Upcoming Change to Florida Service of Process Statute


In this blog, Matt Couch, Partner with Moorhead Law Group of Pensacola and Santa Rosa Beach, Florida, writes about an upcoming change to the Florida statutory provision governing service of process when other permissible options for service are unsuccessful. Couch’s practice areas include real estate and construction disputes, business litigation, and employment law. To learn more about him, his areas of practice, and his contact information, click here.

An upcoming change to the Florida statutory provision governing service of process on domestic and foreign corporations will permit service on the Secretary of State when other permissible options for service are unsuccessful.  Section 48.031, Florida Statutes, directs the manner in which domestic and foreign corporations are served with legal process.  The current version of the statute requires in-person service on various corporate officers or agents.  The party attempting service must follow the hierarchy provided in the statute, beginning with the president or vice president, and ending with any corporate officer or general “business agent residing in the state.”  See Fla. Stat. 48.081 § (1)(a)-(d)(2022).  Alternatively, service may be completed by serving the corporation’s registered agent, or on an employee at the corporation’s principal place of business under certain circumstances.  See Fla. Stat. § (3)(a) (2022).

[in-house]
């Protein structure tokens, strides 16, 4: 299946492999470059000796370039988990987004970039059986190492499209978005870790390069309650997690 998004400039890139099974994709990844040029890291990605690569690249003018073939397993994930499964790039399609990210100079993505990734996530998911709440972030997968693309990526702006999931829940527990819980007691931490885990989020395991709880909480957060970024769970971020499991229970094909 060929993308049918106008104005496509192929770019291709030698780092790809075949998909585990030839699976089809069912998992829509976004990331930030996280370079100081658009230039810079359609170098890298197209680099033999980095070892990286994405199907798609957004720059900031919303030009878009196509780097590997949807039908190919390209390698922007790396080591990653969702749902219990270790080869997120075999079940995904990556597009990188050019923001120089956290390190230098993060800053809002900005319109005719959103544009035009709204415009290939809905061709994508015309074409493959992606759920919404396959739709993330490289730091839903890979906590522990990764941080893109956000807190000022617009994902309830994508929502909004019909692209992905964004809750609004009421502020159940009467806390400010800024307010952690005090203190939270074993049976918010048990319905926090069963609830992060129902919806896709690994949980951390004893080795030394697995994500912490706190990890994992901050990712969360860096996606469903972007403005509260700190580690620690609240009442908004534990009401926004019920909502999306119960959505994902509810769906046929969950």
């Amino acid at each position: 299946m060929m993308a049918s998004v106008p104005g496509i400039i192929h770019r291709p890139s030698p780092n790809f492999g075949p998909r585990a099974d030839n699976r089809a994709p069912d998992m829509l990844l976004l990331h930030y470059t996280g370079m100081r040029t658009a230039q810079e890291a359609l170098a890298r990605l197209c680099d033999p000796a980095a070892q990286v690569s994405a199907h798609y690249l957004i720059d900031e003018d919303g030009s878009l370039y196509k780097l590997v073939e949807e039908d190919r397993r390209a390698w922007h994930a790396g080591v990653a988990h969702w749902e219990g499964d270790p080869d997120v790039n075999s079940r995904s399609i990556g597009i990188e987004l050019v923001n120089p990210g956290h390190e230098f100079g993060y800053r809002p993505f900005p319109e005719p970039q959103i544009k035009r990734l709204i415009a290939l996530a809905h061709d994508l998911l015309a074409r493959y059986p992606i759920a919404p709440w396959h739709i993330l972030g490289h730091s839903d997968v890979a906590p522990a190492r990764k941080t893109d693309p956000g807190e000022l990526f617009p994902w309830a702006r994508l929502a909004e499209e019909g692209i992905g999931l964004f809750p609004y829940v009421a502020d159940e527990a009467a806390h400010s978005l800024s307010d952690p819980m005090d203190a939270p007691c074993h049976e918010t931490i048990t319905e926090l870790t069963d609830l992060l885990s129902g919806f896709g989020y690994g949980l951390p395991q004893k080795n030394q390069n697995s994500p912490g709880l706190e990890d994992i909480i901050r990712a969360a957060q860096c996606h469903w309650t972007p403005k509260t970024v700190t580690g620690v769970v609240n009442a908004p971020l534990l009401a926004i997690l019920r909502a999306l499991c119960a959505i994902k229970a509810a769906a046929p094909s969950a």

Effective January 2, 2023, section 48.081 will be amended, allowing service of corporations via service of process on the office of Florida’s Secretary of State.  See Ch. 2022-190, § 5, Fla. Laws. However, like the current version of the statute, there will be a hierarchy of agents and officers upon whom service must be attempted first before resorting to the Secretary of State.  But the amendment begins with service on the corporation’s registered agent, and if unsuccessful, then on various corporate officers.  See Id.  Once those options are exhausted “after due diligence”, “the process may be served as provided in § 48.161 on the Secretary of State as agent of the domestic corporation or registered foreign corporation…”  See Id.

This amendment will be a welcome change for litigants who struggle to perfect service of process on corporations associated with only a single individual, who serves as president and the registered agent, but actively avoids service.